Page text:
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Thursday, September 24, 2020

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Local News

Allegheny County Lifts Coronavirus Orders

The Allegheny County Health Department announced Thursday its stricter COVID-19 orders have been lifted, effective immediately.  Instead, Allegheny County will abide by the limitations set by the state – which were less restrictive in terms of gathering limits. The Pennsylvania Department of Health’s orders related to mask-wearing, mandatory telework, worker safety, building safety and hospital safety all remain in place. Officials said business occupancy restrictions “applicable to personal care service, indoor recreation and health and wellness facilities, entertainment venues, and bars and restaurants are also in effect.” The previous gathering limits in Allegheny County – indoors of 25 or less people and outdoors of 100 – are being lifted in favor of the state guidelines, which allow for 250 people outside.

COVID -19 Infections Top 153,000 In Pennsylvania

The Pennsylvania Department of Health announced Thursday that there were 853 additional positive cases of COVID-19 added, bringing the statewide total to 153,397.  County-specific information and a statewide map are available here.  There are 8,079 otal deaths attributed to COVID-19, reflecting an increase of 17 new deaths.  In nursing and personal care homes, there are 22,498 resident cases of COVID-19, and 4,936 cases among employees, for a total of 27,434 at 969 distinct facilities in 61 counties. Out of our total deaths, 5,397 have occurred in residents from nursing or personal care facilities.  A county breakdown can be found here.     Approximately 10,513  of our total cases are among health care workers.  Washington County added one new infection for a total of 1,311 cases of COVID-19.  The county death toll remains at 29.  Allegheny County added 60 new cases for a total of 11,927 and no new deaths for a total of 354 fatalities.  Greene County added three new cases for a total of 182.  Deaths remain at one.  Across the United States, COVID-19 cases have surpassed six-point-eight-million and more than two-hundred-and two-thousand people have died.  Mask wearing is MANDATORY in all businesses until further notice and residents are REQUIRED to wear a facial covering in public places.  Employees of those businesses are REQUIRED to wear a mask as well.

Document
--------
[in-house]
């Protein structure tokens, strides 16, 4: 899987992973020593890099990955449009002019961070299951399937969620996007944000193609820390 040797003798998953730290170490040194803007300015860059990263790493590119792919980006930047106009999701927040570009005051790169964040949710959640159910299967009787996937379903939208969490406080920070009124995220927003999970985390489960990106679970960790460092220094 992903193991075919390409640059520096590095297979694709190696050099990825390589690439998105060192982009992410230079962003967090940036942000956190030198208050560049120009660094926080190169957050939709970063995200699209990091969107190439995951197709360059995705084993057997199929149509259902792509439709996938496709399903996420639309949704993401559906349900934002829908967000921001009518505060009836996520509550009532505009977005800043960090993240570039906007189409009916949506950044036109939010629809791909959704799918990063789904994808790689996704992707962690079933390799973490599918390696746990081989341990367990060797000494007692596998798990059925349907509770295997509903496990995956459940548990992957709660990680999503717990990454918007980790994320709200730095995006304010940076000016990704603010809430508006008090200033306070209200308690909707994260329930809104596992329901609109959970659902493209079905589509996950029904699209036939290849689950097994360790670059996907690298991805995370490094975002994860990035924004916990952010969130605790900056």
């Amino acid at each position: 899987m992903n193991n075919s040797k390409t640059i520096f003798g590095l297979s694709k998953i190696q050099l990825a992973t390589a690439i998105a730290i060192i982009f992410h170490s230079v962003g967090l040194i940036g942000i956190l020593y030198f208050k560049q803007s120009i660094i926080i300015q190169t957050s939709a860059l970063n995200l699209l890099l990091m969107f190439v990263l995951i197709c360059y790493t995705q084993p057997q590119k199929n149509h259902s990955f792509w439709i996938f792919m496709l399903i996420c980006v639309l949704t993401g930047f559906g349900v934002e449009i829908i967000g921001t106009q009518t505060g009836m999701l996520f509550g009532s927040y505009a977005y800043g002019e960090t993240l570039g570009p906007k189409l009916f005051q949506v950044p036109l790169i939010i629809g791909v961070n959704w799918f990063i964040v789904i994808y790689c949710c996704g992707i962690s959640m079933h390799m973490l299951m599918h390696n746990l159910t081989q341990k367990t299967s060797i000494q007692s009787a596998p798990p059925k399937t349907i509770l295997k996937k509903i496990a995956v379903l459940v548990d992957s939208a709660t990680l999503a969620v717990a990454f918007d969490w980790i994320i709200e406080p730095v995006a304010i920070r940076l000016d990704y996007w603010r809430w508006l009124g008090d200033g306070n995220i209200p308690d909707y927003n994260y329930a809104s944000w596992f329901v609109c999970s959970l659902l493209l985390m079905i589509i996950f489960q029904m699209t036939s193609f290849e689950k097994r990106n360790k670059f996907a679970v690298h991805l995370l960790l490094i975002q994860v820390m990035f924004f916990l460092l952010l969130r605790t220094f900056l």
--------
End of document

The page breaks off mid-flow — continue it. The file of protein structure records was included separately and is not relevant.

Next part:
Parents Of Baby Who Died Of Drug Overdose Arrested

BALDWIN, Pa. (AP) – The parents of a 1-year-old child who authorities say died of a drug overdose have been charged with homicide. Tracy Humphreys and Thomas Snelsire, both 45, also face numerous drug counts in the death of Thomas Humphreys. His body was found Sept. 13 in the family’s home. Investigators noted that the boy had likely been dead “for a long period of time” before authorities were alerted. It wasn’t clear Thursday if either parent was in custody or had retained an attorney. The infant’s body was found about a month after a county child welfare caseworker had inspected the home and didn’t see “illegal drugs or inappropriate conditions.”  (Photo:  WPXI) 

Man Hit By Train Flown To Pittsburgh Hospital

WASHINGTON, Pa. — A man was flown to a Pittsburgh hospital after being hit by a train in Washington Wednesday afternoon. Washington police said the man was struck behind the Chestnut Veterinary Clinic off of West Chestnut Street about 2:30 p.m. Authorities say the man had been identified, but his name was not released pending notification of the victim’s next of kin. Police say the man was conscious when crews arrived, but he was in serious condition and needed immediate attention. He was flown to UPMC Presbyterian Hospital. There is no update on the man’s current condition or identity at this time.

Protesters Take To Streets Of Pittsburgh

PITTSBURGH (WPXI) — Protests are happening across the country after officials announced no officers will be charged in connection with the death of Breonna Taylor. Taylor, 26, was shot and killed by police in her own home in Louisville, Kentucky, on March 13. Detective Brett Hankison, who was fired from the police department in June, was charged with three counts of first-degree wanton endangerment for shooting into Taylor’s apartment from outside, endangering the lives of three people in the apartment next door. The grand jury determined that two other officers, Sgt. Jonathan Mattingly and Detective Myles Cosgrove, were justified in the shooting. Protesters used social media to organize and gather at Freedom Corner in Pittsburgh’s Hill District in response to the news. Protesters began marching around 8:30 p.m., chanting through the streets down toward PPG Paints Arena. The protest, which began at 7 p.m., is a collective effort from community leaders. The crowd of protesters continued to march for more than an hour, going from Freedom Corner into Downtown Pittsburgh. Organizers spent a long time talking to those in attendance, and a mental health expert talked to them as well before they began marching. She explained how important it is for activists to take the necessary time they need to make sure they are properly processing all of what is going on. As of 11 p.m., Pittsburgh Public Safety said the main group of protesters was at Ross Street sitting on the ground, while some had already dispersed.